If you drink during pregnancy, the alcohol in your bloodstream can pass to the developing child and have a number of negative effects.

If a child is exposed to alcohol as it develops in the womb, they may go on to experience lifelong problems with movement, learning, emotional development and communication skills. It also has an impact on different parts of the body, including muscles, bones and organs, including the kidneys and heart. It can also affect the facial features, causing what is sometimes known as Fetal Alcohol Syndrome Face and Fetal Alcohol Syndrome Eyes.


What is Fetal Alcohol Spectrum Disorder?

Fetal Alcohol Spectrum Disorder, or FASD, sometimes spelt Foetal Alcohol Spectrum Disorder, is a group of lifelong conditions that can affect a child as they grow if they are exposed to alcohol in the womb.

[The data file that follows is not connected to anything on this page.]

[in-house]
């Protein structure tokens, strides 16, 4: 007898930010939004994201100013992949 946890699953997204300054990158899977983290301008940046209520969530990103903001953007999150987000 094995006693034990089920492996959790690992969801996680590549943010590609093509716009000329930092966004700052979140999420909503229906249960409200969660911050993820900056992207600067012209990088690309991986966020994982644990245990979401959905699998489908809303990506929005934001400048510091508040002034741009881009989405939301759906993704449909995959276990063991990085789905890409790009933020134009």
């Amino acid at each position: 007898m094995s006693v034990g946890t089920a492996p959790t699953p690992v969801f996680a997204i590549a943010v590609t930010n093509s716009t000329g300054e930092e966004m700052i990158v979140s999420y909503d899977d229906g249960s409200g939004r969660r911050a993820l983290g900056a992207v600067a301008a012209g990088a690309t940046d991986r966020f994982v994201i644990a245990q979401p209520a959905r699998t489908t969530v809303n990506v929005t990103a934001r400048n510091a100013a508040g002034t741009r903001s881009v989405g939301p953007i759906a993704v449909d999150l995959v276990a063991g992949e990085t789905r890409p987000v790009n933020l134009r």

You might also have heard of fetal alcohol syndrome (FAS). In some places, particularly the US, this is sometimes used interchangeably with fetal alcohol spectrum disorder. But it only correctly applies to a particular condition which must include all of the following clinical features:

  • Prenatal and/or postnatal growth retardation
  • Facial abnormalities
  • Central nervous system dysfunction
  • Neurobehavioural disabilities.
  • FAS is considered to be a broader diagnosis that includes people with FAS and others with a wide range of symptoms.

In the UK, Fetal Alcohol Spectrum Disorder is the preferred term.

The National Organisation for FASD says: “FASD is a spectrum. Each person with FASD is affected differently. While more than 400 conditions can co-occur, FASD is at its core a lifelong neurodevelopmental condition. All people with FASD have many strengths. Early diagnosis and appropriate support are essential, especially for executive functioning.”